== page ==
NASA's Planet-Hunting Telescope Back Online After 6-Day Glitch

Kepler Spacecraft to Hunt Earth-Like Worlds
An artist's interpretation of the Kepler observatory in space. (Image credit: NASA.)

NASA's Kepler space observatory is back up and running after a computer malfunction stalled its search for alien planets for six full days.

Kepler resumed its meticulous hunt for extrasolar planets around distant stars on Sunday, March 20, after spending 144 hours stuck in a protective "safe mode" while engineers on Earth studied the computer glitch, mission managers said Monday. [Kepler Telescope By-The-Numbers]

"An anomaly response team will continue to evaluate the spacecraft data to determine the cause of the safe mode event," Kepler mission managers explained in a written update.

The glitch occurred on March 14, when Kepler's onboard systems ordered the spacecraft's network interface card to begin a computer program update. The card is a key component in Kepler's subsystem interface box and provides a link between the space observatory's flight software, attitude control and other sensors and control subsystems, mission managers said.

While Kepler's computer program was updating, the network interface card sent faulty data to the spacecraft's flight software, sending the observatory into safe mode.

Safe mode is a hibernation-like state that spacecraft enter when their onboard computer detects an operational state or malfunction that it is not able to solve on its own. During the event, Kepler shut down all non-essential systems – like its main science instrument – and orientated itself to point its solar arrays at the sun.

"This safe mode orientation provides the vehicle with the maximum power and limits the buildup of momentum from solar wind," Kepler mission managers said.

NASA launched the $600 million Kepler observatory in 2009 to seek out alien planets that circle other stars. [The Strangest Alien Planets]

To do that, the spacecraft is staring continuously at a single patch of the sky, watching for tiny changes in the amount of light coming from every star it sees – a sign of a potential planet crossing (or transiting) in front of its parent star, as seen by Kepler. Astronomers use other telescopes to follow up Kepler's findings in order to confirm whether or not the candidate stars do, in fact, host exoplanets.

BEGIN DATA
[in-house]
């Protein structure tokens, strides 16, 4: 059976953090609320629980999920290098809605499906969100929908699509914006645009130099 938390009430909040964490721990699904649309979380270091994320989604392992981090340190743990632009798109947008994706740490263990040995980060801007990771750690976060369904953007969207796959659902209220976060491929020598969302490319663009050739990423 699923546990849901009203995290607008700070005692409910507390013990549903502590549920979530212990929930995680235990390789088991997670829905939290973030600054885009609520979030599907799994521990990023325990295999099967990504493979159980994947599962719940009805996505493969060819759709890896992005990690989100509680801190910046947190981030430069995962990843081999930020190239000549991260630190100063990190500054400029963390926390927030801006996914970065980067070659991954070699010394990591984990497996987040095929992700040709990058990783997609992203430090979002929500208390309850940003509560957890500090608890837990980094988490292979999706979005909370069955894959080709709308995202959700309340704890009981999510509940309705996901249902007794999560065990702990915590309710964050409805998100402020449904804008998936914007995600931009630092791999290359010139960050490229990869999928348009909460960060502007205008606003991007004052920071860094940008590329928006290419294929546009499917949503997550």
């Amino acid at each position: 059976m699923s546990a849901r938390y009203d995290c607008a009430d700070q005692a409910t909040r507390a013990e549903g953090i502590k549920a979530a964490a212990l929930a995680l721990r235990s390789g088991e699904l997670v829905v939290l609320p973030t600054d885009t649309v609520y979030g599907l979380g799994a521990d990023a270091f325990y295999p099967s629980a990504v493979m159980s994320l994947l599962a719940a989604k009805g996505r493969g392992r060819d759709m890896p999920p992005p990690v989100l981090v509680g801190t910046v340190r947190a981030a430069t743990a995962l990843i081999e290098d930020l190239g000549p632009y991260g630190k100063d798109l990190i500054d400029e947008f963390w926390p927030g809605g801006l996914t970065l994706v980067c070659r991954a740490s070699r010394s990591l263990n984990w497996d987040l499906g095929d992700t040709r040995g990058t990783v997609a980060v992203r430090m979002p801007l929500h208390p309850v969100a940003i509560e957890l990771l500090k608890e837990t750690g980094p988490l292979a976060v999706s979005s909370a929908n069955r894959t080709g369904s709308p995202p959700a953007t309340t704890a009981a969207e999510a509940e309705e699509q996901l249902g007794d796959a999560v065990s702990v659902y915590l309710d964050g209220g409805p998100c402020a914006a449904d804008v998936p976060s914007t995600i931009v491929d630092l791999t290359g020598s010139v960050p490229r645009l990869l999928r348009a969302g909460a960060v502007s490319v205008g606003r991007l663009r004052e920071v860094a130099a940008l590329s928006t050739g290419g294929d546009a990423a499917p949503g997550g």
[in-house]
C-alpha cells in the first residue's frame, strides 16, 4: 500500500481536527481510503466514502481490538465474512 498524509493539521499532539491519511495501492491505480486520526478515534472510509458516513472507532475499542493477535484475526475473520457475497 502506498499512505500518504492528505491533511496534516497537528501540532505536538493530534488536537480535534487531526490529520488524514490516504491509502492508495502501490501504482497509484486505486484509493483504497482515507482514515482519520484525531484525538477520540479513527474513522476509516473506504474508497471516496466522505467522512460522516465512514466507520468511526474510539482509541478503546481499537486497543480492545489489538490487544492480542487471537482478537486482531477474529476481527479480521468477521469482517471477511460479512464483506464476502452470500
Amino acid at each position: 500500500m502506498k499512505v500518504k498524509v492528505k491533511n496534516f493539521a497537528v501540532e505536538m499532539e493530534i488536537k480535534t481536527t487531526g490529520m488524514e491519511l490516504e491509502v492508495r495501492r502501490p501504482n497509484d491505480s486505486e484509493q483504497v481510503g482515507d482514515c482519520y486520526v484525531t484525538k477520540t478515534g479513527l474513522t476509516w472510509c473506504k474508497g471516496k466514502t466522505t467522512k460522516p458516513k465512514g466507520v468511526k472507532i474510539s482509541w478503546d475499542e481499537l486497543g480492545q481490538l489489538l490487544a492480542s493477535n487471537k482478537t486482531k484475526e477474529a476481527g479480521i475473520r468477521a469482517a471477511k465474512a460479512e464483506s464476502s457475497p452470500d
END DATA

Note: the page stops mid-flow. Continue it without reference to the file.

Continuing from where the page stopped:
To date, Kepler has discovered 1,235 possible planets, with 54 of those candidates located within the so-called "Goldilocks zone" a just-right habitable zone around a star in which liquid water could exist on a planet's surface.

Based on the amazing wealth of planet candidates from Kepler, astronomers have estimated that our Milky Way galaxy could hold as many as 50 billion alien planets, with 2 billion of those being about the size of Earth.

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Tariq Malik

Tariq is the Editor-in-Chief of and joined the team in 2001, first as an intern and staff writer, and later as an editor. He covers human spaceflight, exploration and space science, as well as skywatching and entertainment. He became's Managing Editor in 2009 and Editor-in-Chief in 2019. Before joining, Tariq was a staff reporter for The Los Angeles Times covering education and city beats in La Habra, Fullerton and Huntington Beach. In October 2022, Tariq received the Harry Kolcum Award for excellence in space reporting from the National Space Club Florida Committee. He is also an Eagle Scout (yes, he has the Space Exploration merit badge) and went to Space Camp four times as a kid and a fifth time as an adult. He has journalism degrees from the University of Southern California and New York University. You can find Tariq at and as the co-host to the This Week In Space podcast with space historian Rod Pyle on the TWiT network. To see his latest project, you can follow Tariq on Twitter @tariqjmalik.